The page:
Raytheon Co. v. Indigo Systems Corp.

These consolidated appeals arise from a district court action filed by Raytheon Company (Raytheon) against Indigo Systems Corporation and FLIR Systems (FLIR) (collectively, Indigo) for trade secret misappropriation and patent infringement. The patent infringement claims were settled by the parties and dismissed. After a threeweek trial, a jury found that Indigo did not misappropriate Raytheon’s trade secrets relating to the production of infrared cameras. The district court then entered final judgment in favor of Indigo. Raytheon appeals from the district court’s denial of its motion for judgment as a matter of law and motion for new trial regarding two of the alleged trade secrets. Indigo cross-appeals from the district court’s decision denying its motion for attorney fees.

For the reasons that follow, we affirm the judgment of no liability in favor of Indigo. We also affirm the district court’s denial of attorney fees.

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Allen v. Cooper

Frederick Allen, a videographer, and Nautilus Productions, LLC, Allen’s video production company, commenced this action, which, at its core, alleges that North Carolina, its agencies, and its officials (collectively, “North Carolina”) violated Allen’s copyrights by publishing video footage and a still photograph that Allen took of the 18thcentury wreck of a pirate ship that sank off the North Carolina coast. Allen and Nautilus obtained the rights to create the footage and photograph through a permit issued by North Carolina to the ship’s salvors, and Allen subsequently registered his work with the U.S. Copyright Office. Allen and Nautilus also seek to declare unconstitutional a 2015 state law — N.C. Gen. Stat. § 121-25(b) (providing that photographs and video recordings of shipwrecks in the custody of North Carolina are public records) — which Allen and Nautilus claim was enacted in bad faith to provide the State with a defense to their federal copyright infringement action.

North Carolina filed a motion to dismiss under Federal Rules of Civil Procedure 12(b)(1) and 12(b)(6), asserting sovereign immunity under the Eleventh Amendment, qualified immunity, and legislative immunity. North Carolina’s claim of sovereign immunity prompted Allen and Nautilus to argue (1) that in a 2013 Settlement Agreement, North Carolina waived sovereign immunity; (2) that in any event the federal Copyright Remedy Clarification Act of 1990 had abrogated the State’s sovereign immunity; and (3) that as to their claims for injunctive relief, Ex parte Young provided an exception to sovereign immunity for ongoing violations of federal law. The district court rejected North Carolina’s claims of immunity, and North Carolina filed this interlocutory appeal. Allen and Nautilus filed a cross-appeal. For the reasons that follow, we reverse and remand with instructions to dismiss with prejudice the claims against the state officials in their individual capacities and to dismiss without prejudice the remaining claims.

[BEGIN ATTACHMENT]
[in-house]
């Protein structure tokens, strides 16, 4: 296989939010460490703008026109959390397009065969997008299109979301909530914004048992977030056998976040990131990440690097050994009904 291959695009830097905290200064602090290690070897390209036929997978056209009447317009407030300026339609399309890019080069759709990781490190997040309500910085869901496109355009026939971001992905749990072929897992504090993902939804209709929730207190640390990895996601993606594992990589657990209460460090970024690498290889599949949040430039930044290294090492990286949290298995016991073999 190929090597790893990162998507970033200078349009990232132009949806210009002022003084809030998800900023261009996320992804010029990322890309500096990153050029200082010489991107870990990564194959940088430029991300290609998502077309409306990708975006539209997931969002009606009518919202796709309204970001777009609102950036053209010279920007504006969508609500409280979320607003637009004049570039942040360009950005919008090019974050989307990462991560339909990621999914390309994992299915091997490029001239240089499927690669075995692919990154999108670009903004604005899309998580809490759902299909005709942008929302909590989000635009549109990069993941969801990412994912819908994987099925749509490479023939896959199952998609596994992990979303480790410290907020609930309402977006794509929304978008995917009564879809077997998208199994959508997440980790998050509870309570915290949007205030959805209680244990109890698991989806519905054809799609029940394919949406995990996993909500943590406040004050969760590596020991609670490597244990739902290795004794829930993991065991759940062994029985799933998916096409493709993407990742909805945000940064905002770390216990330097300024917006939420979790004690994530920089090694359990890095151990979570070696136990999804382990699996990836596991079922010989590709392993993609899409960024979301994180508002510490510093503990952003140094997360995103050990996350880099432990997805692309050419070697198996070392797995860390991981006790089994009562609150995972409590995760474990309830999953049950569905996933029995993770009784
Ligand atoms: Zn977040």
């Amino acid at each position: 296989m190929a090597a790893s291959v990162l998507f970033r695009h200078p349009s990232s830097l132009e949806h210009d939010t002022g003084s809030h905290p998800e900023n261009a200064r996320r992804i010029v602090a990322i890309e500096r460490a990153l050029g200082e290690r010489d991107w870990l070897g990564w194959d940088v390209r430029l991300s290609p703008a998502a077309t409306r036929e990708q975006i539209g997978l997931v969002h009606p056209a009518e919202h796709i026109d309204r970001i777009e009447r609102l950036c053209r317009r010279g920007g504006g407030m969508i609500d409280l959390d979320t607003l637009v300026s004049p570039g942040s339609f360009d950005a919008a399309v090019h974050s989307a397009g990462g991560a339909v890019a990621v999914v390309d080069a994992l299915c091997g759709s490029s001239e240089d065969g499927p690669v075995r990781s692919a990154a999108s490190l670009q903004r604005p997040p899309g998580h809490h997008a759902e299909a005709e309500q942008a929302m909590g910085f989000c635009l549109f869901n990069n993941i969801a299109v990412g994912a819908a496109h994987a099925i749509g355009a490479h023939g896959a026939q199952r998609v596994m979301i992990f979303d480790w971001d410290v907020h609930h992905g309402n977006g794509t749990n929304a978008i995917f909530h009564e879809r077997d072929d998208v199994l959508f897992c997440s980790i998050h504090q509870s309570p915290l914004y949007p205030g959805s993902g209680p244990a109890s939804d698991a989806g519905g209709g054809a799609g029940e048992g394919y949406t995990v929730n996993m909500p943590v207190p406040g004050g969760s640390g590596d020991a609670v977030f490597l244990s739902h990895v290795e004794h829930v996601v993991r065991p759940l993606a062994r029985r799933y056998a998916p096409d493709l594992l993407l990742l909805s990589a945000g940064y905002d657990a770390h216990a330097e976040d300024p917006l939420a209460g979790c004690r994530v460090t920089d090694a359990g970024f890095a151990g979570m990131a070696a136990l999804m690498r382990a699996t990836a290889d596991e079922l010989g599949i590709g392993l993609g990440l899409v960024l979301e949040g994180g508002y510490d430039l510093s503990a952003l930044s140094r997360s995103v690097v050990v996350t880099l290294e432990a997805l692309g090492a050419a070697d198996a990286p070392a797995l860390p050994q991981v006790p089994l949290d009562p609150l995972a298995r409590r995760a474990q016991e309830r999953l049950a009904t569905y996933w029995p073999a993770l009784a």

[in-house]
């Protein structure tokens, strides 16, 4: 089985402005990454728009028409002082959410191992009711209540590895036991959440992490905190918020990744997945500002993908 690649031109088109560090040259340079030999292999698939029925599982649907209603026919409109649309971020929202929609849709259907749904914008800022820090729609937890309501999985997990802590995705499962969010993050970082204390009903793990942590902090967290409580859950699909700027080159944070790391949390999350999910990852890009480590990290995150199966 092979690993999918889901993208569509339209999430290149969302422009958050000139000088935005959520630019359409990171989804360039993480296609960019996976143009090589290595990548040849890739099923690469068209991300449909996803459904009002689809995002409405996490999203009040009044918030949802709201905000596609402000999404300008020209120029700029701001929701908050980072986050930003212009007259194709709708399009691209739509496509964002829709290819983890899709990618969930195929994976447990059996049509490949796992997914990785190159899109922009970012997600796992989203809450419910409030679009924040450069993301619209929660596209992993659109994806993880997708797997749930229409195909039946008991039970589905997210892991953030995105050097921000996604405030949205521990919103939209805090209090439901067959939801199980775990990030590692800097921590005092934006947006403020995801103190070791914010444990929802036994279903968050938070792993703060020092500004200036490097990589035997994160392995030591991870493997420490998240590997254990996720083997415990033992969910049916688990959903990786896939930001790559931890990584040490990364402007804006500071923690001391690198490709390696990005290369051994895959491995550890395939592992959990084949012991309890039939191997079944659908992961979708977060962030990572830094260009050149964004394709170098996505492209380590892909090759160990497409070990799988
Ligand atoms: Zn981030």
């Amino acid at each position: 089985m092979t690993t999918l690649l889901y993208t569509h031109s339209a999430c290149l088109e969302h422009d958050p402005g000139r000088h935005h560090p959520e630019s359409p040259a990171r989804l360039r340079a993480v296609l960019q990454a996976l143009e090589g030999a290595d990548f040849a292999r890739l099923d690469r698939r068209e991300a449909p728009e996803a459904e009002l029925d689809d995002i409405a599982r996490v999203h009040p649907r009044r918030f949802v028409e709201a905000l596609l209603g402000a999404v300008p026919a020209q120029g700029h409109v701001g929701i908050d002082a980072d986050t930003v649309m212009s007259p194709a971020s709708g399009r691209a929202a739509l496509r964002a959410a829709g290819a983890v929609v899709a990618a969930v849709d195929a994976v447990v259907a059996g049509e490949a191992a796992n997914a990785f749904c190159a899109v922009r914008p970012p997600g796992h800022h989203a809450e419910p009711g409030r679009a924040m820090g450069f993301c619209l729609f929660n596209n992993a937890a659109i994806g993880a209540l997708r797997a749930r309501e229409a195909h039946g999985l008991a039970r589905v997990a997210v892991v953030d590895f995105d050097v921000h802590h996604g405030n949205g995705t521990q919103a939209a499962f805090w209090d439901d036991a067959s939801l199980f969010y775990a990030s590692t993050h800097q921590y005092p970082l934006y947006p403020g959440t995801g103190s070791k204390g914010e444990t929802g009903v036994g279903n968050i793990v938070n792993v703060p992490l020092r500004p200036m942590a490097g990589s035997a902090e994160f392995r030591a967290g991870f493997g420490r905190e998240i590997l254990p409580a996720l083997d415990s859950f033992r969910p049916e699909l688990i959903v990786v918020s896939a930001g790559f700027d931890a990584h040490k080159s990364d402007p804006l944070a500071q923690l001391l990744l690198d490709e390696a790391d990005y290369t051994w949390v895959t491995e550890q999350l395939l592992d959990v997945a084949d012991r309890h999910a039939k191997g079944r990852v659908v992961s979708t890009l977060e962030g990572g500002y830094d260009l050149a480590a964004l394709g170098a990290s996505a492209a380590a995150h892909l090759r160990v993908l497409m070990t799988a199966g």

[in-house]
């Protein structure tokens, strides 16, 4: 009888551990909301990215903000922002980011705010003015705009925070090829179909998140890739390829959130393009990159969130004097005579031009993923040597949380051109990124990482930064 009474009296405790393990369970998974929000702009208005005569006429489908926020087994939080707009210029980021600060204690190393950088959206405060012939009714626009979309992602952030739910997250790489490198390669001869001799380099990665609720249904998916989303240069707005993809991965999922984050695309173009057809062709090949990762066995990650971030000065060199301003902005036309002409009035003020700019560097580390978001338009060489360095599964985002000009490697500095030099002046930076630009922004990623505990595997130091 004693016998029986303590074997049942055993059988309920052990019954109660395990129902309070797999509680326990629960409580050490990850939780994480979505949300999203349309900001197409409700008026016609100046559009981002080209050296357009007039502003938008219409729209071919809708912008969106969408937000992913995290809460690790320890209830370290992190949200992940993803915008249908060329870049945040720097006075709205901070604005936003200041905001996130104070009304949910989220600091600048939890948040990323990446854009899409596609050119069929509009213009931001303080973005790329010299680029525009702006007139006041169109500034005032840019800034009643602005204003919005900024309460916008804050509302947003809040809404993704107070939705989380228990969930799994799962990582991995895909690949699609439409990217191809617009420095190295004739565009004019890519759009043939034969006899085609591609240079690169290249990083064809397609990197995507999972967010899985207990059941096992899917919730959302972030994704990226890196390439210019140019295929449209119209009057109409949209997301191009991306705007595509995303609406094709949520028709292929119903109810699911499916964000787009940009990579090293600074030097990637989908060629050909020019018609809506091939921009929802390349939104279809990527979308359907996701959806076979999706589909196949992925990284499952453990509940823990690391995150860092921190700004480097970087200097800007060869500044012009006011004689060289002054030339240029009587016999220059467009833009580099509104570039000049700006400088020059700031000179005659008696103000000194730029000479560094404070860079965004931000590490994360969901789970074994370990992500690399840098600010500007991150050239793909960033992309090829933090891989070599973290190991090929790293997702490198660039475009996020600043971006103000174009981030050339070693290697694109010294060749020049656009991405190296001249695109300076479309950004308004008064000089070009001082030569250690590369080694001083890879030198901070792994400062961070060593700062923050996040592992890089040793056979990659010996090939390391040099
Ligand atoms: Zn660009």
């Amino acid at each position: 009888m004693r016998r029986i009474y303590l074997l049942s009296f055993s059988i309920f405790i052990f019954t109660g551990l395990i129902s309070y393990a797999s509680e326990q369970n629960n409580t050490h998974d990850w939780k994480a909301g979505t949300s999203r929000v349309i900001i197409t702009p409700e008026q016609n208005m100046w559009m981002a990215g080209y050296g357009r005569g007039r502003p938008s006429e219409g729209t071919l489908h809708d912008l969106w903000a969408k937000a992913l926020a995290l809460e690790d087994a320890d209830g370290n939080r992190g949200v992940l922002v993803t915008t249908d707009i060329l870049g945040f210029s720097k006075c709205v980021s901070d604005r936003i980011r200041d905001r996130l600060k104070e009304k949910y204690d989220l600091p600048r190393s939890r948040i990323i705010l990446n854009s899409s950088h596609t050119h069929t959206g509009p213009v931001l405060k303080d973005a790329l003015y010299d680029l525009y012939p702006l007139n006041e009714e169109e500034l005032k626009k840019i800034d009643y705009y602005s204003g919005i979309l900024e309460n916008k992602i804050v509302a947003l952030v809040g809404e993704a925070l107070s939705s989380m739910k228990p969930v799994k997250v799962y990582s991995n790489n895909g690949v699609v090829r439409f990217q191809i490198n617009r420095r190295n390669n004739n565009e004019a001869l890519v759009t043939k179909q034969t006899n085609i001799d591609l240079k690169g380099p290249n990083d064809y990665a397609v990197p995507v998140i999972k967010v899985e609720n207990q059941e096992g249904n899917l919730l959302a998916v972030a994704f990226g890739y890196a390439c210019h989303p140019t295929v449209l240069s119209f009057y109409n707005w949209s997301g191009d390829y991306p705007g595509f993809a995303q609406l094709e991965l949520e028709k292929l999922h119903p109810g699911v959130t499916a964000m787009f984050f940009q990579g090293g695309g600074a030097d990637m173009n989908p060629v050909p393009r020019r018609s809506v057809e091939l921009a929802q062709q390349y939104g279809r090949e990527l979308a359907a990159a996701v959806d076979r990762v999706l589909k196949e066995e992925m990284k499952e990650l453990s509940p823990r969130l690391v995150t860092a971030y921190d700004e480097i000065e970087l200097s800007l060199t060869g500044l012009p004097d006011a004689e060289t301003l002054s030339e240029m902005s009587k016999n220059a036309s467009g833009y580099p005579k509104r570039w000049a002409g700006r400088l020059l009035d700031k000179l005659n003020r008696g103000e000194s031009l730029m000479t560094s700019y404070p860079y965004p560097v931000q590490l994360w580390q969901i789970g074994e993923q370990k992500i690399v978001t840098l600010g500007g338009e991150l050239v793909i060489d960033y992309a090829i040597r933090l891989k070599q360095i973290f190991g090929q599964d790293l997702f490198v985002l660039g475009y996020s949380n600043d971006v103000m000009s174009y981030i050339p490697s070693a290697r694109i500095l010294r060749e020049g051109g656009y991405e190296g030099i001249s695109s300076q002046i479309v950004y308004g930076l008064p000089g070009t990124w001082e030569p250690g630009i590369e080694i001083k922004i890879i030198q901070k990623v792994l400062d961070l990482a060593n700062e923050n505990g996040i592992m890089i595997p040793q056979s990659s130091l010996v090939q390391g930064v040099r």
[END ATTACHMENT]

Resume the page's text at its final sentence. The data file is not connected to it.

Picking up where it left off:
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Polara Engineering Inc. v. Campbell Co.

Campbell Company (“Campbell”) appeals from the final judgment of the United States District Court for the Central District of California entering judgment in favor of Polara Engineering Inc. (“Polara”) on its claim for infringement of claims 1–4 (“the asserted claims”) of U.S. Patent 7,145,476 (“the ’476 patent”) and its decision, following a jury trial, denying Campbell’s post-trial motions for judgment as a matter of law of invalidity and no willfulness, and granting Polara’s motion to enhance the damages award. See Polara Eng’g, Inc. v. Campbell Co., 237 F. Supp. 3d 956 (C.D. Cal. 2017) (“Post-trial Motions Opinion”); Judgment, Polara Eng’g, Inc. v. Campbell Co., No. SACV-13-00007 (C.D. Cal. Mar. 31, 2017), ECF No. 499 (J.A. 83–84). For the following reasons, we affirm in part, vacate in part, and remand.

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Close v. Sotheby's, Inc.

The panel affirmed in part and reversed in part the district court’s dismissal of claims for resale royalties under the California Resale Royalties Act, which grants artists an unwaivable right to 5% of the proceeds on any resale of their artwork under specified circumstances.

Affirming the dismissal in part, the panel held that plaintiffs’ CRRA claims concerning sales that postdated the 1976 Copyright Act’s effective date of January 1, 1978, and thus were covered by the 1976 Act, were expressly preempted by 17 U.S.C. § 301(a).

Reversing in part, the panel held that CRRA claims concerning sales that occurred between the CRRA’s effective date of January 1, 1977, and the 1976 Act’s effective date of January 1, 1978, were not expressly preempted, nor were they preempted by conflict preemption. The panel remanded those claims to the district court for further proceedings.

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Apple and Google v. ContentGuard v. Iancu

Apple Inc. and Google LLC appeal from the Patent Trial and Appeal Board’s decision to grant ContentGuard Holdings, Inc.’s motion to amend in a covered business method review of U.S. Patent 7,774,280. Because the Board applied the wrong legal standard to determine whether the ’280 patent qualified as a covered business method, we vacate and remand for further proceedings.

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